Serotonin (5-hydroxytryptamine [5-HT]) neurons in the medulla oblongata project extensively to key autonomic and respiratory nuclei in the brainstem and spinal cord regulating critical homeostatic functions. Multiple abnormalities in markers of 5-HT function in the medulla in sudden infant death syndrome (SIDS) have been reported, informing the hypothesis that at least a subset of SIDS cases is caused by deficits in 5-HT function resulting in impaired homeostatic responses to potentially life-threatening events during sleep. To investigate medullary 5-HT defects in SIDS further, we undertook qualitative analysis immunohistochemical assessment of 5-HT neuron expression within the medulla of SIDS infants (n41) and non- SIDS controls (n=28) in an independent cohort from Forensic Science South Australia. Compared with controls SIDS cases had significantly higher 5-HT neuron numbers and density in addition to significantly altered 5-HT neuron morphology. Thus, for the first time, we replicated and corroborated previous observations of a significant abnormality in medullary 5-HT neuron expression in SIDS in a separate independent SIDS cohort. This study further supports the hypothesis that medullary 5-HT defects contribute to the pathogenesis of a subset of SIDS victims and provides additional evidence of a more complex abnormality in 5-HT neuron dysfunction specifically within the different caudal and rostral medullary 5-HT domains.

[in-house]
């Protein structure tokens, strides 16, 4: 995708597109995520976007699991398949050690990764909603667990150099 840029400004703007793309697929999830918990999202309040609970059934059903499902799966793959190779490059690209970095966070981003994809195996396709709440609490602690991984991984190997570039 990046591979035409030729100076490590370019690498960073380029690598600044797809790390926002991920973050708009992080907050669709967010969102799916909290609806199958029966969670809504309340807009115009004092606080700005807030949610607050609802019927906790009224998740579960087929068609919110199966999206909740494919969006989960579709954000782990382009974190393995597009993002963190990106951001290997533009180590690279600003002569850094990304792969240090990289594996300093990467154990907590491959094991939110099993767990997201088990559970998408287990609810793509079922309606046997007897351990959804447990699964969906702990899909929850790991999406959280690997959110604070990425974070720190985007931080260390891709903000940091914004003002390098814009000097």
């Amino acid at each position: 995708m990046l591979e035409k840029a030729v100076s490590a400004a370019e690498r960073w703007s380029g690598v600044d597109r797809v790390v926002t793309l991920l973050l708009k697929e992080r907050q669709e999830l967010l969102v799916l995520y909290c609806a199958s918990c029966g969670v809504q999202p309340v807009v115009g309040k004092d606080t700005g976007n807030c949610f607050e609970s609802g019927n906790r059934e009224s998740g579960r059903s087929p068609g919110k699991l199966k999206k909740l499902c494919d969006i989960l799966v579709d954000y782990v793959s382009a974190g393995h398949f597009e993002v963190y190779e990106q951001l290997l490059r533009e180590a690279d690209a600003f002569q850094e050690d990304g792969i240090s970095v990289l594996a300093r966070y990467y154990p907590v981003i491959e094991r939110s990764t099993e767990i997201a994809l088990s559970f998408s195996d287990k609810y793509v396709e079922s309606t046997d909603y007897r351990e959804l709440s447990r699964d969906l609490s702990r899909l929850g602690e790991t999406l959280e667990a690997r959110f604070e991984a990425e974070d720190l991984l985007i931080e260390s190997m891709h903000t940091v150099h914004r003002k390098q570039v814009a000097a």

|Number of pages||10|
|Journal||Journal of Neuropathology and Experimental Neurology|
|Publication status||Published - 2017|
- Brain pathology